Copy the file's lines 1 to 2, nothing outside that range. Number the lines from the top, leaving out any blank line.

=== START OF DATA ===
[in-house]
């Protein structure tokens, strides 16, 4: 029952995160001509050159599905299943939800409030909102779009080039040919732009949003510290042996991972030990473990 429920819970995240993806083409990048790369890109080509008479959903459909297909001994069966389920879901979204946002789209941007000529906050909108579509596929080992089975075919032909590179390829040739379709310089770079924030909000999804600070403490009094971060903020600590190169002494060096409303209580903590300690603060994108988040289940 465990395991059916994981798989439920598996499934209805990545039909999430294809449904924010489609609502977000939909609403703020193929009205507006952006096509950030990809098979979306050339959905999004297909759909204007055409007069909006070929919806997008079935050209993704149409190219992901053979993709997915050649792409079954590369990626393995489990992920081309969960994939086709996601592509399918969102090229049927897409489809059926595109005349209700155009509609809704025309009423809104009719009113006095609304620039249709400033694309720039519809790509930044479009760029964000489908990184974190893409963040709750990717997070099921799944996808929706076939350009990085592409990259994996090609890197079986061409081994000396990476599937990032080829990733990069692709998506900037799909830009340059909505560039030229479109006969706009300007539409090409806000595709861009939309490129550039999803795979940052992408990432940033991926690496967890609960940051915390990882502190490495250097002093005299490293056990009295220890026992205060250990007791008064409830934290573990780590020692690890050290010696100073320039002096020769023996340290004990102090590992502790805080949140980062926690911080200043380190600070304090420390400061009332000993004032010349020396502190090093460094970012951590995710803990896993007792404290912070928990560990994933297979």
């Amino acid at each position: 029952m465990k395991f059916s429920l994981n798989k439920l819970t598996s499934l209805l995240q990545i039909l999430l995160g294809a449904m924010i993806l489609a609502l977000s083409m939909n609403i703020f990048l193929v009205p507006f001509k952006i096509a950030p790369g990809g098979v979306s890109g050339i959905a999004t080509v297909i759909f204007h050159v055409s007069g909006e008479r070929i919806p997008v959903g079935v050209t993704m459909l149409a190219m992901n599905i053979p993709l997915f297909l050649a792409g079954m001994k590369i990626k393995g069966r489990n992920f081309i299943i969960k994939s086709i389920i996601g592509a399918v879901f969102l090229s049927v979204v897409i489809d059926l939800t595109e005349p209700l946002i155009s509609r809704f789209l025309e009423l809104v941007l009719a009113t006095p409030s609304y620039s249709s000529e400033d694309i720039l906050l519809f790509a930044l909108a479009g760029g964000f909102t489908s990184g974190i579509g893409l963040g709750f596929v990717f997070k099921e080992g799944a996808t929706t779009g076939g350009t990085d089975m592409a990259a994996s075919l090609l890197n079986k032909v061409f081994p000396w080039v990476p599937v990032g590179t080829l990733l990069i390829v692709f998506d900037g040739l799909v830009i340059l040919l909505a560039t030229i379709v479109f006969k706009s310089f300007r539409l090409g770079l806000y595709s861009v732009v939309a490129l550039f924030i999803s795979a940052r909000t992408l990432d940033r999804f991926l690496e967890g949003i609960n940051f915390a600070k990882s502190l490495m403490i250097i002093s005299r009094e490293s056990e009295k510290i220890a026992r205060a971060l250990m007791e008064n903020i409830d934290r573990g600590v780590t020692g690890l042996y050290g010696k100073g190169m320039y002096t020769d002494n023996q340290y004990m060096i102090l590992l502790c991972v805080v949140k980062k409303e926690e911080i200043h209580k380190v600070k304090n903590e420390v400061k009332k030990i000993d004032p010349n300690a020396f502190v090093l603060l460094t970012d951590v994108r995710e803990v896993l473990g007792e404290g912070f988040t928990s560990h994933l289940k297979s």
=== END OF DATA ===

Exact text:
[in-house]
């Protein structure tokens, strides 16, 4: 029952995160001509050159599905299943939800409030909102779009080039040919732009949003510290042996991972030990473990 429920819970995240993806083409990048790369890109080509008479959903459909297909001994069966389920879901979204946002789209941007000529906050909108579509596929080992089975075919032909590179390829040739379709310089770079924030909000999804600070403490009094971060903020600590190169002494060096409303209580903590300690603060994108988040289940 465990395991059916994981798989439920598996499934209805990545039909999430294809449904924010489609609502977000939909609403703020193929009205507006952006096509950030990809098979979306050339959905999004297909759909204007055409007069909006070929919806997008079935050209993704149409190219992901053979993709997915050649792409079954590369990626393995489990992920081309969960994939086709996601592509399918969102090229049927897409489809059926595109005349209700155009509609809704025309009423809104009719009113006095609304620039249709400033694309720039519809790509930044479009760029964000489908990184974190893409963040709750990717997070099921799944996808929706076939350009990085592409990259994996090609890197079986061409081994000396990476599937990032080829990733990069692709998506900037799909830009340059909505560039030229479109006969706009300007539409090409806000595709861009939309490129550039999803795979940052992408990432940033991926690496967890609960940051915390990882502190490495250097002093005299490293056990009295220890026992205060250990007791008064409830934290573990780590020692690890050290010696100073320039002096020769023996340290004990102090590992502790805080949140980062926690911080200043380190600070304090420390400061009332000993004032010349020396502190090093460094970012951590995710803990896993007792404290912070928990560990994933297979």